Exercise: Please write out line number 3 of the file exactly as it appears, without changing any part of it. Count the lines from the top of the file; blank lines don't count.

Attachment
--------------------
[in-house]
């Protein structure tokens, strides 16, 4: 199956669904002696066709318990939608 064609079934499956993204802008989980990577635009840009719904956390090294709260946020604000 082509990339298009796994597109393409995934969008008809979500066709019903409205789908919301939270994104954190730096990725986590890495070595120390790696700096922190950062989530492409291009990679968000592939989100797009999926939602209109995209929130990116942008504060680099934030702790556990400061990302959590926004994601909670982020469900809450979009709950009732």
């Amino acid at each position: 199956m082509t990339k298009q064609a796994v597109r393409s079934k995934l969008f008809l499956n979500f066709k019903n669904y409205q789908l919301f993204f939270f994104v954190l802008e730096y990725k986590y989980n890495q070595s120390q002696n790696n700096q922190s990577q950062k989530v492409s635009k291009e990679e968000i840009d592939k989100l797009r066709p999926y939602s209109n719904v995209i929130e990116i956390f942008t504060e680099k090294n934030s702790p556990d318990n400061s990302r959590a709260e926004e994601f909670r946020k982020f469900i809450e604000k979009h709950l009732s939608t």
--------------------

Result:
């Amino acid at each position: 199956m082509t990339k298009q064609a796994v597109r393409s079934k995934l969008f008809l499956n979500f066709k019903n669904y409205q789908l919301f993204f939270f994104v954190l802008e730096y990725k986590y989980n890495q070595s120390q002696n790696n700096q922190s990577q950062k989530v492409s635009k291009e990679e968000i840009d592939k989100l797009r066709p999926y939602s209109n719904v995209i929130e990116i956390f942008t504060e680099k090294n934030s702790p556990d318990n400061s990302r959590a709260e926004e994601f909670r946020k982020f469900i809450e604000k979009h709950l009732s939608t």